2019 IN PROFILE
Eighth (down three positions on 2018 - 4 fewer wins)
6 wins 10 losses
Senior players: 38
STATISTICALLY SPEAKING (home and away)
Quarters won: 29
Best quarters: second (averaged 6-point lead), second (highest average score, 23 points)
Worst quarters: last (broke even), first and last (lowest average score 18 points)
Highest quarter score: 60 points
Quarters less than 10 points: 16
BEST AND FAIREST - Daniel Burton
LEADING GOALKICKER: Aaron Willitts 43
HENDERSON MEDAL VOTING
3-Jakob de Winter
The Cobras were always going to be under pressure to hold onto a spot in the top six last season.
There was every chance at least Sebastopol and Sunbury would be pressing to step up and play finals after missing out in 2018.
Someone had to go.
Bacchus Marsh was one in the firing line.
As it turned out there was a 50 percent turnover in the top six as Sebastopol, Sunbury and Redan replaced Bacchus Marsh, North Ballarat City and Lake Wendouree.
In the end Bacchus Marsh missed out on the top six by four games and with that came the departure of coach Peter Davey after just one season at Maddingley Park.
Internally, Bacchus Marsh did not necessarily see the drop off coming.
Finals were well and truly on the radar for a fourth year in a row.
QUICK STICKS: WRAPPING UP THE COBRAS' SEASON IN 30 SECONDS
The Cobras found themselves under pressure with losses in their opening three rounds and then bounced back with wins in their next four.
Two of these victories were over Sunbury and Darley, and with points from a bye thrown in it was more than enough to suggest the Marsh was back in business.
Just as quickly the run came to a grinding halt and when it lost to Ballarat in round 13 it was season over.
The loss of Trent Angwin, Ben Speight and Alec del Papa, a lack of top-end replacements and setbacks for star on-baller Jacob Chisari all contributed.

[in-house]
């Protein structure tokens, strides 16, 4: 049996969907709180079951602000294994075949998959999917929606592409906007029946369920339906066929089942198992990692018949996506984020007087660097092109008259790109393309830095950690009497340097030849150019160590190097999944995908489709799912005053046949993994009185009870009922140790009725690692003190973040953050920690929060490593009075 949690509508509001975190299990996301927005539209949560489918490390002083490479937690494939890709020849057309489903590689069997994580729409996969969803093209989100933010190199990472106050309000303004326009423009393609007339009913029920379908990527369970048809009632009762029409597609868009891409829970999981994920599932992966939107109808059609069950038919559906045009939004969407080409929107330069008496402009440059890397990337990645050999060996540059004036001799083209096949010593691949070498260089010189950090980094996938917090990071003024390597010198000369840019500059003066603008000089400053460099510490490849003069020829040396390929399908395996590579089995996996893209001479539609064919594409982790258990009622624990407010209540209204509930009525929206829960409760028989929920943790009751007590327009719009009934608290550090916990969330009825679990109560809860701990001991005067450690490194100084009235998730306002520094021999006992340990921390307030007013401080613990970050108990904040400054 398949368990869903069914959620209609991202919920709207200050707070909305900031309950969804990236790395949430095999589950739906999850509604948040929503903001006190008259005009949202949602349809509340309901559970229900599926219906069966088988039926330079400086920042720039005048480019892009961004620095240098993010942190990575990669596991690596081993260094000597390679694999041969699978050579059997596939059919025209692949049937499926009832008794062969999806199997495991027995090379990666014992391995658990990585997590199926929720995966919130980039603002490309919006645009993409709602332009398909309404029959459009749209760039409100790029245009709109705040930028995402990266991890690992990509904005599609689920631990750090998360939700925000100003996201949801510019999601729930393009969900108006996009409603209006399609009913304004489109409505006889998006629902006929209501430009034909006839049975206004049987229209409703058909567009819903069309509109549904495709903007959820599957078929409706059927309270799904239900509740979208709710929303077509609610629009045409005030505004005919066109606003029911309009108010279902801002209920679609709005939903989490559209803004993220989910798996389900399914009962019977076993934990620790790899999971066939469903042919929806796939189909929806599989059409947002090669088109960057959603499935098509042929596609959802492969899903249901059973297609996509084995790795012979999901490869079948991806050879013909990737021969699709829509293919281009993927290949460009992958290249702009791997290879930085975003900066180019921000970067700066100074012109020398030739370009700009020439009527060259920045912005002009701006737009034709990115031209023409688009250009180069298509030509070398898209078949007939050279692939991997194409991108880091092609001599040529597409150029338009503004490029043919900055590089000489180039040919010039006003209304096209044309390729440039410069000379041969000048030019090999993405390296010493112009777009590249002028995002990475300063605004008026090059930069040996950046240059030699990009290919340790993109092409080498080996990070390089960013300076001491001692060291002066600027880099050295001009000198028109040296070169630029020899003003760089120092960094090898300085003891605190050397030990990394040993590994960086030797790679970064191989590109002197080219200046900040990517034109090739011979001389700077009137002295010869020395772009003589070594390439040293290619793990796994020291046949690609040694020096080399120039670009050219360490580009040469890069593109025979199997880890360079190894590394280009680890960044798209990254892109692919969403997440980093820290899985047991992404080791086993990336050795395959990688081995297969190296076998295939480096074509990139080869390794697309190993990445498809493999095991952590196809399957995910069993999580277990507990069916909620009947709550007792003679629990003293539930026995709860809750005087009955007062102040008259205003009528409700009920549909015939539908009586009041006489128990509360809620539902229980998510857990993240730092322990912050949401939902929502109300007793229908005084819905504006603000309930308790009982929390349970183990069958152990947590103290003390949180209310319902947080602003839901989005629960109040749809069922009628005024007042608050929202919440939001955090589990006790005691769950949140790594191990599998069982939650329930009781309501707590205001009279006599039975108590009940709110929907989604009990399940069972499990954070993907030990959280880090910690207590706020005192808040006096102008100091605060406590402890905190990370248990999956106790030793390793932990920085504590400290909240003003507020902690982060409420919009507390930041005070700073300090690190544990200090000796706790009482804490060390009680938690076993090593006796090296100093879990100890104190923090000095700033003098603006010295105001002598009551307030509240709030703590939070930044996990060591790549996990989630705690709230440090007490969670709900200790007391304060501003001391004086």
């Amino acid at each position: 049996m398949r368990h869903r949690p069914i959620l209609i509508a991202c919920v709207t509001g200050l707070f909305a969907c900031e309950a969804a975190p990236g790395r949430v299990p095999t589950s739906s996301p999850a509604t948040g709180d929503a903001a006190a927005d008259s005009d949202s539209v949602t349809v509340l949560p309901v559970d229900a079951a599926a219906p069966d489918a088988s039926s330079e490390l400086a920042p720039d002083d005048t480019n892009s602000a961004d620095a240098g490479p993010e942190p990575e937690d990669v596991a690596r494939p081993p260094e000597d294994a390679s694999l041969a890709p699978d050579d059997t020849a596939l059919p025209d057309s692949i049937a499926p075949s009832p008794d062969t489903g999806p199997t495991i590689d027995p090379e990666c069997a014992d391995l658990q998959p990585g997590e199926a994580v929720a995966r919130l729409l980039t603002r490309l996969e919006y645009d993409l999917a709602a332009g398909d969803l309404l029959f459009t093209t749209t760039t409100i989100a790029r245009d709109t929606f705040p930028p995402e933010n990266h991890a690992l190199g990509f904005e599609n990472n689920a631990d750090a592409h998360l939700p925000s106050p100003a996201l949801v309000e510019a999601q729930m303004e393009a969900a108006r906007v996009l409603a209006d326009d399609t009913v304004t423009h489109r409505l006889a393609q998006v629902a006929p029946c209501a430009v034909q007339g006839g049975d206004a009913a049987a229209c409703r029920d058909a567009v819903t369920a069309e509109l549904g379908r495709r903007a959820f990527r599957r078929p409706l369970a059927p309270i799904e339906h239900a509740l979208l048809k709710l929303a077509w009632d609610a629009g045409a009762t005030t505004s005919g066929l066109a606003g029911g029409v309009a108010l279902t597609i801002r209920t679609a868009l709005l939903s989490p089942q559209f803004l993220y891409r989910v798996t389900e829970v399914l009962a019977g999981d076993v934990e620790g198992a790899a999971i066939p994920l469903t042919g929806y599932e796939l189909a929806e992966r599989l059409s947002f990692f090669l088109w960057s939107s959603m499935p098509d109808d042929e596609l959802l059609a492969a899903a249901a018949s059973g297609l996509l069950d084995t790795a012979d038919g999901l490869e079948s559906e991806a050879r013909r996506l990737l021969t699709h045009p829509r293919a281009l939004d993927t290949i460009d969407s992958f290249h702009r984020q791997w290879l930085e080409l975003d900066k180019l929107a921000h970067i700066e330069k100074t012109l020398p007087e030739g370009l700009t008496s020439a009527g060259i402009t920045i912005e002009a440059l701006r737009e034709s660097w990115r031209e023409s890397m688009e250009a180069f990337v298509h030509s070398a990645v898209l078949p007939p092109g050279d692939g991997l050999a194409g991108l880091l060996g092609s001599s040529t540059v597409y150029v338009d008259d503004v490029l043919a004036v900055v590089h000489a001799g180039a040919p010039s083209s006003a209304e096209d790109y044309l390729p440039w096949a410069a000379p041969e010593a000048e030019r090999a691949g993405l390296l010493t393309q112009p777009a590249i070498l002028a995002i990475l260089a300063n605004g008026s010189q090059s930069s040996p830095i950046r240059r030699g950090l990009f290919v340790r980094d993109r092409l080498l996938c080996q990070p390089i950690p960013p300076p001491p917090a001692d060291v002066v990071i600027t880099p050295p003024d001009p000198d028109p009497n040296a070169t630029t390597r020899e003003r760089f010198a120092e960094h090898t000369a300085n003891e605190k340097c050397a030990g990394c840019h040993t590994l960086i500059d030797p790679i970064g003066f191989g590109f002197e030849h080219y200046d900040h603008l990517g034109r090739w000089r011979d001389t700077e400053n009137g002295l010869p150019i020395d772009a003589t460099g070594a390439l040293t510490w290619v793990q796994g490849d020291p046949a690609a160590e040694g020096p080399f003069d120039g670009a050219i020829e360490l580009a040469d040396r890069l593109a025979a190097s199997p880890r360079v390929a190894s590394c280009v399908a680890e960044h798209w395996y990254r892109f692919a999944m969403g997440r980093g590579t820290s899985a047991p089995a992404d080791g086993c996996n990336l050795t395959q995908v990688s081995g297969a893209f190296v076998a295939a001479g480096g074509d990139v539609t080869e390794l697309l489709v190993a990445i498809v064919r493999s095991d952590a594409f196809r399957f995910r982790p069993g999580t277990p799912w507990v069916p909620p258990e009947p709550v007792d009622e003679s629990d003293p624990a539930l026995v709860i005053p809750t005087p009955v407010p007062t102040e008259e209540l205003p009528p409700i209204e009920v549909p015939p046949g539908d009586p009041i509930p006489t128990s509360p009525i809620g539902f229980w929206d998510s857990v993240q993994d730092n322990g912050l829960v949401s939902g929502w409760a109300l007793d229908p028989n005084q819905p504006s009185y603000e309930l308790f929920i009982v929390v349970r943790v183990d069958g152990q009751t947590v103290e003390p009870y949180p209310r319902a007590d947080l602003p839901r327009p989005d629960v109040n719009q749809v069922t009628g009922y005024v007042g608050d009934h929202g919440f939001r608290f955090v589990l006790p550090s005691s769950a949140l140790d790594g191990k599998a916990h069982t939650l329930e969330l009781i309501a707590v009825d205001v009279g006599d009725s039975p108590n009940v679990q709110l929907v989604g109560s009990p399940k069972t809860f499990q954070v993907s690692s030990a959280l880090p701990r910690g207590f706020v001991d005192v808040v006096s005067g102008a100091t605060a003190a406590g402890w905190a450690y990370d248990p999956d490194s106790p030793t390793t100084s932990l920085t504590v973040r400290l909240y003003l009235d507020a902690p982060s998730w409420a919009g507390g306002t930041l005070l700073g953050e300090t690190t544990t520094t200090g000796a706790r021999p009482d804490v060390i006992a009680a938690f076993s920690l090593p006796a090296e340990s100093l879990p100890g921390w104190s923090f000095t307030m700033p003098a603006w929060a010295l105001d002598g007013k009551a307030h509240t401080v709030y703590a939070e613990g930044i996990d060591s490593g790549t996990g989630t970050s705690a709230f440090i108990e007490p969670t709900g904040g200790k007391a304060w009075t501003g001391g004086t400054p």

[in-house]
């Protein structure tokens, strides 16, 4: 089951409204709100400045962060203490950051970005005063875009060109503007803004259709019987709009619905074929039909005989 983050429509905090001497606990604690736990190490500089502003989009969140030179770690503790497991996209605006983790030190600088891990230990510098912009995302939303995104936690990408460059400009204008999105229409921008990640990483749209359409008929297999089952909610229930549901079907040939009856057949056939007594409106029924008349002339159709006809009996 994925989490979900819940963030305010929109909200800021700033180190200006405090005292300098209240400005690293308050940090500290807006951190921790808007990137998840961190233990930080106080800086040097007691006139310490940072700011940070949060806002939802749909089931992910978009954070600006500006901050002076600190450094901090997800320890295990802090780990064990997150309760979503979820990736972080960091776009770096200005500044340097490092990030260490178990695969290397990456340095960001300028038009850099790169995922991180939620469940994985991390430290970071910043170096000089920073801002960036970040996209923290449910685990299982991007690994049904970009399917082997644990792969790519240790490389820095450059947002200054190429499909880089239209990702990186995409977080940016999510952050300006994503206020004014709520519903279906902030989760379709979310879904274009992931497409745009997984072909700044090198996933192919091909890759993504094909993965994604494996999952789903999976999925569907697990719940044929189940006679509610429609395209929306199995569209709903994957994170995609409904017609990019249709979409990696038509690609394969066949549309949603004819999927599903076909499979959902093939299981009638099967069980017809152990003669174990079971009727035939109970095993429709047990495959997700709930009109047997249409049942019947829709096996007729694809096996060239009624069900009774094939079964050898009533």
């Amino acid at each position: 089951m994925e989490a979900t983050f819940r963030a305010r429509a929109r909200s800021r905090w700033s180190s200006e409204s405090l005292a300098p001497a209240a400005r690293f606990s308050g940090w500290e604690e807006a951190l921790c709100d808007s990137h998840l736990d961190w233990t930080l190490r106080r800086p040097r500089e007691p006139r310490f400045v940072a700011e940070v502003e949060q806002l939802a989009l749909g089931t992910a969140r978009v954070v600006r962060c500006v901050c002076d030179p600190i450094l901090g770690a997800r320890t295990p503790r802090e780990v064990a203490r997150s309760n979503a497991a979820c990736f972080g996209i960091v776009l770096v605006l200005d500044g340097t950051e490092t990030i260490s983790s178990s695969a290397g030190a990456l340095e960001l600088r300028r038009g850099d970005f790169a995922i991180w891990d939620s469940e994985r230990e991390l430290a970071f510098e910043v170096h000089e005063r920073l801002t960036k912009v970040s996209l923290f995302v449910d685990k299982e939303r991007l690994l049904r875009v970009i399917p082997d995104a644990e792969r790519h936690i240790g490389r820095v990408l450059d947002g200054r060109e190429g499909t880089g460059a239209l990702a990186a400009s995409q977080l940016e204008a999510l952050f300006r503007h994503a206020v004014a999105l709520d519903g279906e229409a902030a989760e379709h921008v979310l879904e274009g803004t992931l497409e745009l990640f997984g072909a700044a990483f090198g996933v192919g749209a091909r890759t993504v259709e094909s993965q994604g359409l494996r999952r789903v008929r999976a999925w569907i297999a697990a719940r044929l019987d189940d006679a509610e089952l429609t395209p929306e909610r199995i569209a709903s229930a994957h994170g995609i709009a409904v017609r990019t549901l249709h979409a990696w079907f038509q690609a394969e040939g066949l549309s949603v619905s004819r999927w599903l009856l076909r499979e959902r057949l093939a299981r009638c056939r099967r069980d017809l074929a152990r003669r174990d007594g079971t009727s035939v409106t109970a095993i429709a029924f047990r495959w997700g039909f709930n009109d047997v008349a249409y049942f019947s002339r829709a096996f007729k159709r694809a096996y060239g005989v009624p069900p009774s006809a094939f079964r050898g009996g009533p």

Then a couple of recruits who did fall into its lap, Jake de Winter and Tom Brownbridge, did not make an impact with just a combined total of 13 games.
With this as a contributing factor, a lack of depth hurt more than anything.
Like everyone, the Cobras tried under-19 players as well as delving into under-17 stocks, but it was their senior ranks which came up short.
There was not enough support for A graders Jake Owen and Daniel Burton on a consistent basis to match it with the top end of the competition.
Bacchus Marsh was also too one dimensional in attack, with Jake Owen and Aaron Willitts kicking the bulk of the goals.
A new coach is in place with VFL-experienced Tom German taking on the role, giving the Marsh its third coach in as many seasons.
Throw in an early recruit with the experienced Bryce Carroll and it has been a promising start to the pre-season.
Certainly, it is just what the Cobras ordered.
There will be more to come, but they will need every bit of new blood they can muster and they are coming from a fair way back when it comes to talking finals.
The Marsh's drop off in the past two years has been significant and bouncing back will not be easy.
Bacchus Marsh can improve, but can it do it more than everyone else around it?
The Cobras need to unearth some high-end young talent, just as it did all those years ago which ultimately took them to the 2016 premiership.
That is a generational factor, but they need to put a lot of energy into that area.
Finals look like too much of an ask next season.
It has to be matter of rebuilding.